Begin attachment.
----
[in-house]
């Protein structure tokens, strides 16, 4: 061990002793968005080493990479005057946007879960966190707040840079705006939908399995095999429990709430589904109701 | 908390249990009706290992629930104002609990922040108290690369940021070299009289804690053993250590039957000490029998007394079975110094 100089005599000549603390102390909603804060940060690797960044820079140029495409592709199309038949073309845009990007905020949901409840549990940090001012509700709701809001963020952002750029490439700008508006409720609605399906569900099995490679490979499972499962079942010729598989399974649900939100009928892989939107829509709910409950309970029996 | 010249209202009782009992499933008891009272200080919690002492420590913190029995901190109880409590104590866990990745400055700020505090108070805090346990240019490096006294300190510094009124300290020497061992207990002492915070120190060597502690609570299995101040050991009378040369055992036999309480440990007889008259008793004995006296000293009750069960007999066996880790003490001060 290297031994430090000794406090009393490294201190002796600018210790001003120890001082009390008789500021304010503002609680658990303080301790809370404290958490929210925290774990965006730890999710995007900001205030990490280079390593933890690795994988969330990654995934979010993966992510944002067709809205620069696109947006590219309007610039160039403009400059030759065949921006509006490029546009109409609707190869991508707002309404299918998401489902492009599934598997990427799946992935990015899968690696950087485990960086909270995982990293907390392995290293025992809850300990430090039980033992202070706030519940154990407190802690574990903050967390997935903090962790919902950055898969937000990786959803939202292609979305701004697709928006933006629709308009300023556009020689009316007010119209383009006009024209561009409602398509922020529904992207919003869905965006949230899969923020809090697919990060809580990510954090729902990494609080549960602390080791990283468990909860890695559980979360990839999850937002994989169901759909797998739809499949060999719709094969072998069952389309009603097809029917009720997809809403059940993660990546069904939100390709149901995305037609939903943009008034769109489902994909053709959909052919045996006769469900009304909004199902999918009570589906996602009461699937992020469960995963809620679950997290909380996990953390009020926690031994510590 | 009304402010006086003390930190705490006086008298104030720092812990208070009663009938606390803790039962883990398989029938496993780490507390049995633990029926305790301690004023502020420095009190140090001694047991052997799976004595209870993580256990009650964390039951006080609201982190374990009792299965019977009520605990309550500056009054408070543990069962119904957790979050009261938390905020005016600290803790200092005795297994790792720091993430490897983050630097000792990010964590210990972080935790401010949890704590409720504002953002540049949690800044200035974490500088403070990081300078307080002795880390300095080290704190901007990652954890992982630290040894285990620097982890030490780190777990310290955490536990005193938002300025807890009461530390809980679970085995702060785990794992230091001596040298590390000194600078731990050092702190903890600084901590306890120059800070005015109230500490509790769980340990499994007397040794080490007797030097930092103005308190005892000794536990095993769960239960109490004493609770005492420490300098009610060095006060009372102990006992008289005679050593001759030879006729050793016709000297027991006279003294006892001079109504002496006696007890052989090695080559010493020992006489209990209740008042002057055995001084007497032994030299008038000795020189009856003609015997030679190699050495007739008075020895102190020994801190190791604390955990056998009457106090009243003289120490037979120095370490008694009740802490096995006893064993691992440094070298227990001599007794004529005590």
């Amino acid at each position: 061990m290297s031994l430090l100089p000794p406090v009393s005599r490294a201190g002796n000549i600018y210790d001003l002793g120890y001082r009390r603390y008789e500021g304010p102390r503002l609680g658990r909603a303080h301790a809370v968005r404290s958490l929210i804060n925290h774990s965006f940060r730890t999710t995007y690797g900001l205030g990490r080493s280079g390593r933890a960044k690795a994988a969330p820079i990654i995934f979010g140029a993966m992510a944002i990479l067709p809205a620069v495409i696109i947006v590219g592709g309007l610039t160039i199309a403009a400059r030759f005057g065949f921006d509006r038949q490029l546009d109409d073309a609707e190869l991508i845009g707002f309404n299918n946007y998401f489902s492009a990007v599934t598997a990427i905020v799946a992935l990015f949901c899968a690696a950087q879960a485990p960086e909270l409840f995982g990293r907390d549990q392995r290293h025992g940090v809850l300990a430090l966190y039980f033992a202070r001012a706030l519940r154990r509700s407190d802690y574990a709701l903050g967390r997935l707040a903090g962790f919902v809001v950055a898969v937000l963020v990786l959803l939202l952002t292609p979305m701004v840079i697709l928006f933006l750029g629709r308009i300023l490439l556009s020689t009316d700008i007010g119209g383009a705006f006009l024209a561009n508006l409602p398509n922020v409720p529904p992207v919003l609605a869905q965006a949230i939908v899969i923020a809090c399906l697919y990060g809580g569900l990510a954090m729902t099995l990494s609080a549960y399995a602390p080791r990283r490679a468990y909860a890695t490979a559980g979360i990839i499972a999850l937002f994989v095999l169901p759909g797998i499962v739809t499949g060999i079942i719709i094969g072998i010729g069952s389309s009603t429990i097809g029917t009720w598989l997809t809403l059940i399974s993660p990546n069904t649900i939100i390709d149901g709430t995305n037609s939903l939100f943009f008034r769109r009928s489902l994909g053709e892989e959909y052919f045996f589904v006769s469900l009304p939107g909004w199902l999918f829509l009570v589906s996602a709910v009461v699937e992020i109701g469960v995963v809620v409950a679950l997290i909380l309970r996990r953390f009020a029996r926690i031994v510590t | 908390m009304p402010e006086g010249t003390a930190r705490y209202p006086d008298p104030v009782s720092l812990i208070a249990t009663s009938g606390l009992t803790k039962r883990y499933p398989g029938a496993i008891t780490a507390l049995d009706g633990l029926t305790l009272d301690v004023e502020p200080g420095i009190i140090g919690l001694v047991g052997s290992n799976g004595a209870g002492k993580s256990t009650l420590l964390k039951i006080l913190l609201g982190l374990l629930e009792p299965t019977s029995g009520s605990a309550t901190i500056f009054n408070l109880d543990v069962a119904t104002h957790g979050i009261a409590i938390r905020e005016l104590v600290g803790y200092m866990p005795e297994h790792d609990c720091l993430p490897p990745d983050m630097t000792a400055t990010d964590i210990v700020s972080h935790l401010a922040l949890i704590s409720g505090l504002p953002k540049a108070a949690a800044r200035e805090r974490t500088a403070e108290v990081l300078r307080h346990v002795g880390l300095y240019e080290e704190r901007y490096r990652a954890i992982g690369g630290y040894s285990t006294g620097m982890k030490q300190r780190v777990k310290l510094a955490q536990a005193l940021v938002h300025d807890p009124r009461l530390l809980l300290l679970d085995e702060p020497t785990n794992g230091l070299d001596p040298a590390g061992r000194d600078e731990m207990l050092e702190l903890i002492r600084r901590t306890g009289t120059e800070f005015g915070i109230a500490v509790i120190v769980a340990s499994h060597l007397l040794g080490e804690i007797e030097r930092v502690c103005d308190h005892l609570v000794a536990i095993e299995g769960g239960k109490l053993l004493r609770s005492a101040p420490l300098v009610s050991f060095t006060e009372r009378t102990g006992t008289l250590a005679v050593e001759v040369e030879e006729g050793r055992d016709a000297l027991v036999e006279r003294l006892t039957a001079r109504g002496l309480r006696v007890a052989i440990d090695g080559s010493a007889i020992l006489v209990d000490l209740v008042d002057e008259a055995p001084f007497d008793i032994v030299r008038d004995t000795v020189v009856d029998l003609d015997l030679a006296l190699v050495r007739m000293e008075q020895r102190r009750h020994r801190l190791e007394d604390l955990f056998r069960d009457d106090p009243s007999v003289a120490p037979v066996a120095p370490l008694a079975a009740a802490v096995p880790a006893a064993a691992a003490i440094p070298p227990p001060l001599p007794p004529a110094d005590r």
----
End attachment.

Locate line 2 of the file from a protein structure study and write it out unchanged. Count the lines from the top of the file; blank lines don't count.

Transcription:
């Protein structure tokens, strides 16, 4: 061990002793968005080493990479005057946007879960966190707040840079705006939908399995095999429990709430589904109701 | 908390249990009706290992629930104002609990922040108290690369940021070299009289804690053993250590039957000490029998007394079975110094 100089005599000549603390102390909603804060940060690797960044820079140029495409592709199309038949073309845009990007905020949901409840549990940090001012509700709701809001963020952002750029490439700008508006409720609605399906569900099995490679490979499972499962079942010729598989399974649900939100009928892989939107829509709910409950309970029996 | 010249209202009782009992499933008891009272200080919690002492420590913190029995901190109880409590104590866990990745400055700020505090108070805090346990240019490096006294300190510094009124300290020497061992207990002492915070120190060597502690609570299995101040050991009378040369055992036999309480440990007889008259008793004995006296000293009750069960007999066996880790003490001060 290297031994430090000794406090009393490294201190002796600018210790001003120890001082009390008789500021304010503002609680658990303080301790809370404290958490929210925290774990965006730890999710995007900001205030990490280079390593933890690795994988969330990654995934979010993966992510944002067709809205620069696109947006590219309007610039160039403009400059030759065949921006509006490029546009109409609707190869991508707002309404299918998401489902492009599934598997990427799946992935990015899968690696950087485990960086909270995982990293907390392995290293025992809850300990430090039980033992202070706030519940154990407190802690574990903050967390997935903090962790919902950055898969937000990786959803939202292609979305701004697709928006933006629709308009300023556009020689009316007010119209383009006009024209561009409602398509922020529904992207919003869905965006949230899969923020809090697919990060809580990510954090729902990494609080549960602390080791990283468990909860890695559980979360990839999850937002994989169901759909797998739809499949060999719709094969072998069952389309009603097809029917009720997809809403059940993660990546069904939100390709149901995305037609939903943009008034769109489902994909053709959909052919045996006769469900009304909004199902999918009570589906996602009461699937992020469960995963809620679950997290909380996990953390009020926690031994510590 | 009304402010006086003390930190705490006086008298104030720092812990208070009663009938606390803790039962883990398989029938496993780490507390049995633990029926305790301690004023502020420095009190140090001694047991052997799976004595209870993580256990009650964390039951006080609201982190374990009792299965019977009520605990309550500056009054408070543990069962119904957790979050009261938390905020005016600290803790200092005795297994790792720091993430490897983050630097000792990010964590210990972080935790401010949890704590409720504002953002540049949690800044200035974490500088403070990081300078307080002795880390300095080290704190901007990652954890992982630290040894285990620097982890030490780190777990310290955490536990005193938002300025807890009461530390809980679970085995702060785990794992230091001596040298590390000194600078731990050092702190903890600084901590306890120059800070005015109230500490509790769980340990499994007397040794080490007797030097930092103005308190005892000794536990095993769960239960109490004493609770005492420490300098009610060095006060009372102990006992008289005679050593001759030879006729050793016709000297027991006279003294006892001079109504002496006696007890052989090695080559010493020992006489209990209740008042002057055995001084007497032994030299008038000795020189009856003609015997030679190699050495007739008075020895102190020994801190190791604390955990056998009457106090009243003289120490037979120095370490008694009740802490096995006893064993691992440094070298227990001599007794004529005590």